to hypotheses concerning the role of discrimination stress, such as those of Thayer and Friedman (2004).
These various studies offer conceptual lenses for considering evidence of genetic influences on ethnic differences in health and disease. Several recent examples illustrate the pertinent evidence being presented.
Differential responsiveness to therapy has been identified by Exner et al. (2001), who compared black and white patients with left ventricular dysfunction on response to Enalapril therapy. Briefly, black patients displayed no significant reduction of risk for hospitalization for heart failure within 36 months of therapy, while white patients experienced a 44 percent reduction in risk. Other such racial differences have been identified, such as greater resistance among black kidney and liver transplant patients to immunosuppression (Nagashima et al., 2001). The mechanisms underlying these physiological differences may, of course, be environmental, genetic, or some combination of these effects.
Research that more explicitly implicates genetic factors can be illustrated by that of Splawski et al. (2002), who found a particular allele (described as Y1102) of a gene (SCN5A) to be associated with arrhythmia in blacks. This allele is found in about 13 percent of blacks and in about 19 percent of West Africans and Caribbeans, but it has not yet been identified in whites or Asians. Y1102 increases the risk of arrhythmia but is not a sufficient cause—most carriers of the allele never display arrhythmia. The conjecture is that the gene operates in the context of other risk factors, including possibly the use of certain medications.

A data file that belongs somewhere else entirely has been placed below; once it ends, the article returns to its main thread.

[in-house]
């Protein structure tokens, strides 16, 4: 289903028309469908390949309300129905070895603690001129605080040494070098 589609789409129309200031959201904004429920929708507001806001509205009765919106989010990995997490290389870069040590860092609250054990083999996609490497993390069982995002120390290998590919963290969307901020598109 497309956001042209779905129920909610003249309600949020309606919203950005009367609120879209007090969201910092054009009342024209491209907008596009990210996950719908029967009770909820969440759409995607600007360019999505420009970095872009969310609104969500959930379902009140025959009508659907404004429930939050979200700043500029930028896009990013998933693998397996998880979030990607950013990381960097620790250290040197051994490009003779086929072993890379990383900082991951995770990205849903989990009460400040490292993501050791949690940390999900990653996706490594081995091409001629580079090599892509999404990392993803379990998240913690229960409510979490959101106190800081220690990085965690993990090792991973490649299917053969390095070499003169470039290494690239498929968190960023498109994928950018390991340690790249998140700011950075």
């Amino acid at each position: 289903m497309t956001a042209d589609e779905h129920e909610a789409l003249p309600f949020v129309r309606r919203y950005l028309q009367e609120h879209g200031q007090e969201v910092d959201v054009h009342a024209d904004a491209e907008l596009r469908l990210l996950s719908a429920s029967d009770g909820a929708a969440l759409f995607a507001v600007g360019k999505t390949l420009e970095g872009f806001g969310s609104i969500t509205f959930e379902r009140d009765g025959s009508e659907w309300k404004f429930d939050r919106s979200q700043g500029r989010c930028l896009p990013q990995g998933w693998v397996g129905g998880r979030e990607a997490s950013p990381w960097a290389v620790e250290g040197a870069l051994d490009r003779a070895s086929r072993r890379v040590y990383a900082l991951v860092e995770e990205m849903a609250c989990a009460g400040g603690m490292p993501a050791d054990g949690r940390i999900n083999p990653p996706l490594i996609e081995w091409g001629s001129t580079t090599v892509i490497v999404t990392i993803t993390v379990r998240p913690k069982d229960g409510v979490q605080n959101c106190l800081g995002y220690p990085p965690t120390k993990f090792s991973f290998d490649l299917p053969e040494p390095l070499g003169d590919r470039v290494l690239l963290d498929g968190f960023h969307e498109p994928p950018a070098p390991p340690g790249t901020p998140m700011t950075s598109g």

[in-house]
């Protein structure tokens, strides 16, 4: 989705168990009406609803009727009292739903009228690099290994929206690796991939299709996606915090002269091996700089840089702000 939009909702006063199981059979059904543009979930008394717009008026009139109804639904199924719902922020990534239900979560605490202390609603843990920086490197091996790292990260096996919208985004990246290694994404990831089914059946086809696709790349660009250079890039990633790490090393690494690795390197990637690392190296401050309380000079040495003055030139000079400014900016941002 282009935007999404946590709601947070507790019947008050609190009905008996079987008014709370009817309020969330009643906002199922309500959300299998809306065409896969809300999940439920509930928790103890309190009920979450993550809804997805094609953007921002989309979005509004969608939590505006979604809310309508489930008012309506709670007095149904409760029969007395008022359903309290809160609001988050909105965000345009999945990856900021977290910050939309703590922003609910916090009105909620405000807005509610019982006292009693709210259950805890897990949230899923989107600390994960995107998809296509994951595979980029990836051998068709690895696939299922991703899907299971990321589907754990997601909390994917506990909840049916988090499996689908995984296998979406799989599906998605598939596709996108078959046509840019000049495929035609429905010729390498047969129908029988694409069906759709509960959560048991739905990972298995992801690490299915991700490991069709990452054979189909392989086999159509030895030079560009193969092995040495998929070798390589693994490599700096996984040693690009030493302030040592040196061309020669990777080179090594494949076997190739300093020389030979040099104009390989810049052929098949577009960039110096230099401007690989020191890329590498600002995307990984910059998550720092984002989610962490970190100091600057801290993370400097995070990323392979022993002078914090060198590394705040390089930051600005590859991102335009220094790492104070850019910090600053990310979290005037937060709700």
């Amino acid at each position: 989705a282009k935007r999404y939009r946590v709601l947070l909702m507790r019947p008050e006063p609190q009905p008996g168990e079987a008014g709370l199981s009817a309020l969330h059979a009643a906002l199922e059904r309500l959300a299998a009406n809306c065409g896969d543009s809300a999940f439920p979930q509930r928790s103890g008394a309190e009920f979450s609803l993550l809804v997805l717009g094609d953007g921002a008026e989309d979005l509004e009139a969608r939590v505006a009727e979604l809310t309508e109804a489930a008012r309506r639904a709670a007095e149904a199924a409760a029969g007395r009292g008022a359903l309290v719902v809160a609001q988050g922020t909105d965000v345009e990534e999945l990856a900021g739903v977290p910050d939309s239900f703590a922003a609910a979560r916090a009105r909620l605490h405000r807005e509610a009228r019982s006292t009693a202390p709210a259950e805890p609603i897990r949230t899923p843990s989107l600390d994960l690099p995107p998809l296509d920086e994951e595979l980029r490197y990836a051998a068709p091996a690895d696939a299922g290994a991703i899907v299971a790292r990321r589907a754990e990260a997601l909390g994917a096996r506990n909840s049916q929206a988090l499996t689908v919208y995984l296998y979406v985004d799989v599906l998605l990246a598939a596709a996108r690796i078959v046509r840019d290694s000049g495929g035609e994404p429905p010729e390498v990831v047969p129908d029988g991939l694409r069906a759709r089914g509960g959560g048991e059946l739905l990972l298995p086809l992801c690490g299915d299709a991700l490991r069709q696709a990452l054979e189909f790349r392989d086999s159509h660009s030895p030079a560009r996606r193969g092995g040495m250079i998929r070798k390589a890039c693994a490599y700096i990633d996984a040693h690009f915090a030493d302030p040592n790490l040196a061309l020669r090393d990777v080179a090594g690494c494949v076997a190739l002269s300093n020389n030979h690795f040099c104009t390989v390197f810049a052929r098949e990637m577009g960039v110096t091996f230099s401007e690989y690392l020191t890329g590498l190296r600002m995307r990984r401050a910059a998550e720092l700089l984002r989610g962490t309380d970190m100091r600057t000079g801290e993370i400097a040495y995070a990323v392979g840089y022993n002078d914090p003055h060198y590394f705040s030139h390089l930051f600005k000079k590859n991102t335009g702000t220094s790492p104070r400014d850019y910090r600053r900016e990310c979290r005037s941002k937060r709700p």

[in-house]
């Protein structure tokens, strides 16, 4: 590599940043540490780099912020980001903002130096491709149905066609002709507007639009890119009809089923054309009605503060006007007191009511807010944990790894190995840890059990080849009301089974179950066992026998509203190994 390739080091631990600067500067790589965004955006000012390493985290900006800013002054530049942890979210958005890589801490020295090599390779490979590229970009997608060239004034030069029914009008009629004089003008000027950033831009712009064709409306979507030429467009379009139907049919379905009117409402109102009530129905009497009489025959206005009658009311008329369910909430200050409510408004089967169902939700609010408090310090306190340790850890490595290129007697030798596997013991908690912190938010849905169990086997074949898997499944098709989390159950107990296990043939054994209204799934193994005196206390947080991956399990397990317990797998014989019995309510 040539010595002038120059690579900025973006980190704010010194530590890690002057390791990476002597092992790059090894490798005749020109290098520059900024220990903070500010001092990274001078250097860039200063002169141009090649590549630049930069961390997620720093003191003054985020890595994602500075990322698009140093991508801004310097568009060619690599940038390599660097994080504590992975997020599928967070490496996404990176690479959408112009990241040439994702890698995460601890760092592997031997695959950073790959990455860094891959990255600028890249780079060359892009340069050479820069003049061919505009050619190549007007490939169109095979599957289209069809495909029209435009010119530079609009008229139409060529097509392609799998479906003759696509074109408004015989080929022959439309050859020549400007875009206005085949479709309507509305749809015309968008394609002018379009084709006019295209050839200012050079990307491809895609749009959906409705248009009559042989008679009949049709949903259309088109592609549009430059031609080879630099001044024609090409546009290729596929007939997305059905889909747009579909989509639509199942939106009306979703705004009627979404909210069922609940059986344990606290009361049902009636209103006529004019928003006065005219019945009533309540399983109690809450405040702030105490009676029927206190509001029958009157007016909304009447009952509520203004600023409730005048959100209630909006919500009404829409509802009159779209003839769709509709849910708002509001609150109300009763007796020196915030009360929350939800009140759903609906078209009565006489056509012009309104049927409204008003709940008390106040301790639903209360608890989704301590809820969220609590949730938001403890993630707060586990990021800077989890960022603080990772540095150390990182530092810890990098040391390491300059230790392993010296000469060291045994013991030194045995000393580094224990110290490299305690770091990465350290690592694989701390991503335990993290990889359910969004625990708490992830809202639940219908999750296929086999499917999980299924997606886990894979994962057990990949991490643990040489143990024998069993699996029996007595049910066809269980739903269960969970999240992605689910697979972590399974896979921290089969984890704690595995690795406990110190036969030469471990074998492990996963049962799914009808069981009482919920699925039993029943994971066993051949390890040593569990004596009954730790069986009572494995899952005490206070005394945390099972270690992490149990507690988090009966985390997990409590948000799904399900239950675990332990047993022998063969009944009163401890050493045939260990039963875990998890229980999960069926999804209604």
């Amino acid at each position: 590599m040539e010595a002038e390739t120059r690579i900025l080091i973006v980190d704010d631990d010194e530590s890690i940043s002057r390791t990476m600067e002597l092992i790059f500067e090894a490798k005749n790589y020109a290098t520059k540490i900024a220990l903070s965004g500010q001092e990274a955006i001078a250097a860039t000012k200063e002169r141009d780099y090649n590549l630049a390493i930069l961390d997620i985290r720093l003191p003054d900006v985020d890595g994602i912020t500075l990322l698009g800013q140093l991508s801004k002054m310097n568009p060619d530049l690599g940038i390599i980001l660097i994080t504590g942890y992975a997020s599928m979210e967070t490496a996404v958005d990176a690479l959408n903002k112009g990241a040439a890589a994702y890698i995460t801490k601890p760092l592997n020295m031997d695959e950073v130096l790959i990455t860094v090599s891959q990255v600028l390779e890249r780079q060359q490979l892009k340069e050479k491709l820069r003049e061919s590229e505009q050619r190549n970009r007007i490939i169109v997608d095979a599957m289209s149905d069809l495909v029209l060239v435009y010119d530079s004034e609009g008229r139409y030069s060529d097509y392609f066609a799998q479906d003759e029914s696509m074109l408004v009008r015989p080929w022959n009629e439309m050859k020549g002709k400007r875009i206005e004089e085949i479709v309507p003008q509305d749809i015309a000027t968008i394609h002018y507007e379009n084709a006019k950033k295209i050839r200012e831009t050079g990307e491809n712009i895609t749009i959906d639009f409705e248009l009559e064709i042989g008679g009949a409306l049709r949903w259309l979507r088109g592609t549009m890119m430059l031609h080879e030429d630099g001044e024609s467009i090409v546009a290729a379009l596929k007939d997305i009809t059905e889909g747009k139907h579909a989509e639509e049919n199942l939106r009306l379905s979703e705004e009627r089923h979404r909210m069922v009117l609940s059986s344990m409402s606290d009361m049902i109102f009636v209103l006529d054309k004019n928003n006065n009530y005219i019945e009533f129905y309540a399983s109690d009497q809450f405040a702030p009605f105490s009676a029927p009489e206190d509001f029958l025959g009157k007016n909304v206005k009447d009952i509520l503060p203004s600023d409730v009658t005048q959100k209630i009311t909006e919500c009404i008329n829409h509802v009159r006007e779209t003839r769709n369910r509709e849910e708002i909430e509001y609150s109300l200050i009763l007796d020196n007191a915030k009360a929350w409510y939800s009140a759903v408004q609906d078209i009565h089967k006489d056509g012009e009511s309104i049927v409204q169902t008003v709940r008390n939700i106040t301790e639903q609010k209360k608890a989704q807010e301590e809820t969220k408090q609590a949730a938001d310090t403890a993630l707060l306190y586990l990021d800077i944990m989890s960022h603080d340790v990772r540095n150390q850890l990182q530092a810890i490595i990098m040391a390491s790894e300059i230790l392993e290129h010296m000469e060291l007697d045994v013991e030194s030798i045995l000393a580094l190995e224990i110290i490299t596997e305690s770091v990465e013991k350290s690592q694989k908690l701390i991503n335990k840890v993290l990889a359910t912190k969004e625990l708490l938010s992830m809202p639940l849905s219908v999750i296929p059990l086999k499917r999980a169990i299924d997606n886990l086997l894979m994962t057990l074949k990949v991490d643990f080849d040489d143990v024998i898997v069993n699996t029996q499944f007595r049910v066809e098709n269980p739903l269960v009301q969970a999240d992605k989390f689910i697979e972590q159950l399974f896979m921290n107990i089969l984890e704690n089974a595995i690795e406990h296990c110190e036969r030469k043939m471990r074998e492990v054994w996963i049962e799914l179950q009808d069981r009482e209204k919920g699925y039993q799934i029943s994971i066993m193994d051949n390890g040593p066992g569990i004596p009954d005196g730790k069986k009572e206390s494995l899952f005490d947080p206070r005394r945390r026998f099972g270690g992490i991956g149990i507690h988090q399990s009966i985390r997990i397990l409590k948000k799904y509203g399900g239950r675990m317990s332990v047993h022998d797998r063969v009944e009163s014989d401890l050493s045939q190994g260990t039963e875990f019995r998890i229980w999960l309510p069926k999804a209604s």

A further example is provided by Karter et al. (2002), who examined the complications experienced by diabetics who participated in the same medical care program. The results differed by type of complication: blacks, Asians, and Hispanics had a substantially lower incidence of myocardial infarction than did whites; blacks experienced more strokes than whites; Asians had many fewer lower extremity amputations; and whites had lower incidence of end-stage renal disease. Complication susceptibility is clearly not the exclusive attribute of any one group.
Contextual scrutiny of genetic factors thus can lead to discoveries of important gene-gene and gene-environment interactions. For instance, there is evidence that the apoE genotype is less of a risk factor in Hispanic or black populations than in Caucasian populations (Sahota et al., 1997). Whether these differences are due to gene-gene interactions, gene-environment interactions, or both remains to be demonstrated.
Increasingly, reference is made to the prospects of individualized medicine, in which the preventive or intervention strategies will be tailored to